Take Time to Be Holy

It is written, “You shall be holy, for I am holy.” (1 Pe 1:16)

The Old Hymn implores us:

 Take time to be holy, be calm in thy soul,
Each thought and each motive beneath His control.
Thus led by His Spirit to fountains of love,
Thou soon shalt be fitted for service above.

But this call to Holiness is lost on most Christians today.

We’re afraid of coming across as “Holier-than-Thou,” a genuine concern, to be fair. We don’t want our pursuit of holiness to be seen as self-righteousness, or to become a hindrance to others hearing and believing in the Gospel. Our holiness should not be reduced to judgmentalism, nor should it be a call to works-righteousness.

But that doesn’t mean that we should call off the pursuit altogether.

We are called to be Holy. When we are born again from above, our regeneration is through the gracious operation of the Holy Spirit. We are reminded in 1 Peter 1:15–16, “as he who called you is holy, you also be holy in all your conduct, since it is written, “You shall be holy, for I am holy.” We know that Jesus said that unless our righteousness exceeds that of the Pharisees, we will never see the kingdom of heaven (Matt 5:20). We know that God’s design for our lives is that we would be sanctified (1 Thess 4:3), that God calls us to holiness (1 Thess 4:7), and that God has chosen us in Christ, before the foundation of the world, to be holy and blameless (Eph 1:4).

So how then do we pursue holiness without becoming sanctimonious? How do we steer clear of the trap of self-righteousness, while still seeking holiness, without which no one will see the Lord (Heb 12:14)?

As I’ve been reading J.C. Ryle’s book, Holiness, I thought I’d share highlights on the pursuit of holiness (and encourage you to find a copy of the book and read it for yourself).

First: a reminder of what holiness isn’t.

It is not knowledge—Balaam had that; nor great profession—Judas Iscariot  had that; nor doing many things—Herod had that; nor zeal for certain matters in religion—Jehu had that; nor morality and outward respectability of conduct—the young ruler had that; nor taking pleasure in hearing preachers—the Jews in Ezekiel’s time had that; nor keeping company with godly people—Joab and Gehazi and Demas had that. Yet none of these were holy! These things alone are not holiness. A man may have any one of them and yet never see the Lord.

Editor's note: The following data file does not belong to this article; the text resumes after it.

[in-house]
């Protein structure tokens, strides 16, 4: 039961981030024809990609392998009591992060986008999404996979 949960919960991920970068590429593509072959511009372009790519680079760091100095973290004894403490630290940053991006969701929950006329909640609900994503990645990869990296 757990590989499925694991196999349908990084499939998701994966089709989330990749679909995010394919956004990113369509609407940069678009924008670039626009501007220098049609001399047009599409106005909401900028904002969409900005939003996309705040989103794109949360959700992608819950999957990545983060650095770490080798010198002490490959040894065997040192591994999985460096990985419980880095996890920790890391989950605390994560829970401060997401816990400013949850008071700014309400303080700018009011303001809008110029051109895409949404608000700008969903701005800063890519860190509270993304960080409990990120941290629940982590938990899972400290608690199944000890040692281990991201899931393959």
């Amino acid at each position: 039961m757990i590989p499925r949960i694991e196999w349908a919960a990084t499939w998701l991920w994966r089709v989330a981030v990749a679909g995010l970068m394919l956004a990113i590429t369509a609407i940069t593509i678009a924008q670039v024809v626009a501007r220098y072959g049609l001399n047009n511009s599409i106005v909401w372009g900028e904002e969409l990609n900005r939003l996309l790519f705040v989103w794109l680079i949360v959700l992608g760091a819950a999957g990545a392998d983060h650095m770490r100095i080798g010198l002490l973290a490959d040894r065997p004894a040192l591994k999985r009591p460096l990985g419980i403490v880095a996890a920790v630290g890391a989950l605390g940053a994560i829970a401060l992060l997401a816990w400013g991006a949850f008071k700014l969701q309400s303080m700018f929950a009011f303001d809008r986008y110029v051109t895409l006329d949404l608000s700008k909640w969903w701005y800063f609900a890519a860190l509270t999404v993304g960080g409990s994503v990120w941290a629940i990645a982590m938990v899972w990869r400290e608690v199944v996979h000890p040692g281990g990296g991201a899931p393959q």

So what is holiness? Ryle organizes his teaching with these bullet points:

  • Holiness is the habit of being of one mind with God, according as we find His mind described in Scripture.
  • A holy man will endeavor to shun every known sin and to keep every known commandment.
  • A holy man will strive to be like our Lord Jesus Christ.
  • A holy man will follow after meekness, longsuffering, gentleness, patience, kind tempers, government of his tongue.
  • A holy man will follow after temperance and self–denial.
  • A holy man will follow after charity and brotherly kindness.
  • A holy man will follow after a spirit of mercy and benevolence  towards others.
  • A holy man will follow after purity of heart. 
  • A holy man will follow after the fear of God.
  • A holy man will follow after humility.
  • A holy man will follow after faithfulness in all the duties and relations in life.
  • Last, but not least, a holy man will follow after spiritual–mindedness.

What we must remember, however, is that holiness is not that which saves us. We are saved by grace “through faith. And this is not your own doing; it is the gift of God, not a result of works, so that no one may boast” (Eph 2:8-9). This keeps us from any self-righteous, judgmental, condescending, sanctimonious attitude, knowing that our salvation and holiness is the work of another.

God is the One who saves the sinner through the redeeming work of Jesus Christ, and it is the righteousness of Christ that produces holiness within us. He is the root, our holiness is the fruit. Ryle states, “Holiness comes from Christ. It is the result of vital union with Him. It is the fruit of being a living branch of the true Vine.”

One might amend Ryle’s statement to say, “It is the necessary result of vital union with Christ.” If you are united with Christ through faith, you will, you must, produce a harvest of righteousness. If there is no fruit, are you even connected to the root?

Christian, pursue holiness. Cling to Christ, the righteous one, that you may grow in righteousness. Seek the kingdom of God now, so that you’ll know it when you see it. Remember, we must be saints on earth if ever we mean to be saints in heaven.


All quotes taken from: Ryle, J. C. Holiness: It’s Nature, Hinderances, Difficulties and Roots. electronic ed. based on the Evangelical Press reprinting, with new forward, 1995. Simpsonville, SC: Christian Classics Foundation, 1999. Print.

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